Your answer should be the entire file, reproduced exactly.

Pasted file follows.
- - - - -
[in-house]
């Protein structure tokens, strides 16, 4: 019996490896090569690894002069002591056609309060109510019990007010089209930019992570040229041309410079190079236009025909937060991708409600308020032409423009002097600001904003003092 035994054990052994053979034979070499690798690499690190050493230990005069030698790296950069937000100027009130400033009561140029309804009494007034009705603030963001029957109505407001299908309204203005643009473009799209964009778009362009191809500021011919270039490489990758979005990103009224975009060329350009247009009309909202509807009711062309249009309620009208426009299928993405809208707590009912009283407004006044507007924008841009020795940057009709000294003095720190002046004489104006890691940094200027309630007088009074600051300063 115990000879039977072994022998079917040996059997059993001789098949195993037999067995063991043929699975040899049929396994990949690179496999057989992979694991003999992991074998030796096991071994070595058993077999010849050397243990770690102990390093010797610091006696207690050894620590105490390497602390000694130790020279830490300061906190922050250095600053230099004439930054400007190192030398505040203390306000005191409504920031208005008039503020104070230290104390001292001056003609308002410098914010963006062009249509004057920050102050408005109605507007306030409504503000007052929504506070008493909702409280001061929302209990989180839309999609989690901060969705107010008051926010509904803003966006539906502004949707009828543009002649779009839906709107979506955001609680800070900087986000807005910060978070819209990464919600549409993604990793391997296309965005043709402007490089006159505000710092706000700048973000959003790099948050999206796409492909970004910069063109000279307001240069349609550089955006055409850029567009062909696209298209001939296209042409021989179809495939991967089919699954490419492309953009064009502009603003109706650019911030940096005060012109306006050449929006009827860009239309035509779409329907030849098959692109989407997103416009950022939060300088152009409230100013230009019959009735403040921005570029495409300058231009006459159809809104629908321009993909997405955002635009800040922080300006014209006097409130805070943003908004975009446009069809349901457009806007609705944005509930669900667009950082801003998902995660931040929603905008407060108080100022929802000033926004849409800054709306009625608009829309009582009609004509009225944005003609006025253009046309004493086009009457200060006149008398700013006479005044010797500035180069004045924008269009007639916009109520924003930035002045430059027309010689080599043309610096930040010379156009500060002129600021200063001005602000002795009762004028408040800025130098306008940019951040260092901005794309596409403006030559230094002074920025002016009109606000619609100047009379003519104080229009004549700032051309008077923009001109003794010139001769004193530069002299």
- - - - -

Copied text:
[in-house]
């Protein structure tokens, strides 16, 4: 019996490896090569690894002069002591056609309060109510019990007010089209930019992570040229041309410079190079236009025909937060991708409600308020032409423009002097600001904003003092 035994054990052994053979034979070499690798690499690190050493230990005069030698790296950069937000100027009130400033009561140029309804009494007034009705603030963001029957109505407001299908309204203005643009473009799209964009778009362009191809500021011919270039490489990758979005990103009224975009060329350009247009009309909202509807009711062309249009309620009208426009299928993405809208707590009912009283407004006044507007924008841009020795940057009709000294003095720190002046004489104006890691940094200027309630007088009074600051300063 115990000879039977072994022998079917040996059997059993001789098949195993037999067995063991043929699975040899049929396994990949690179496999057989992979694991003999992991074998030796096991071994070595058993077999010849050397243990770690102990390093010797610091006696207690050894620590105490390497602390000694130790020279830490300061906190922050250095600053230099004439930054400007190192030398505040203390306000005191409504920031208005008039503020104070230290104390001292001056003609308002410098914010963006062009249509004057920050102050408005109605507007306030409504503000007052929504506070008493909702409280001061929302209990989180839309999609989690901060969705107010008051926010509904803003966006539906502004949707009828543009002649779009839906709107979506955001609680800070900087986000807005910060978070819209990464919600549409993604990793391997296309965005043709402007490089006159505000710092706000700048973000959003790099948050999206796409492909970004910069063109000279307001240069349609550089955006055409850029567009062909696209298209001939296209042409021989179809495939991967089919699954490419492309953009064009502009603003109706650019911030940096005060012109306006050449929006009827860009239309035509779409329907030849098959692109989407997103416009950022939060300088152009409230100013230009019959009735403040921005570029495409300058231009006459159809809104629908321009993909997405955002635009800040922080300006014209006097409130805070943003908004975009446009069809349901457009806007609705944005509930669900667009950082801003998902995660931040929603905008407060108080100022929802000033926004849409800054709306009625608009829309009582009609004509009225944005003609006025253009046309004493086009009457200060006149008398700013006479005044010797500035180069004045924008269009007639916009109520924003930035002045430059027309010689080599043309610096930040010379156009500060002129600021200063001005602000002795009762004028408040800025130098306008940019951040260092901005794309596409403006030559230094002074920025002016009109606000619609100047009379003519104080229009004549700032051309008077923009001109003794010139001769004193530069002299």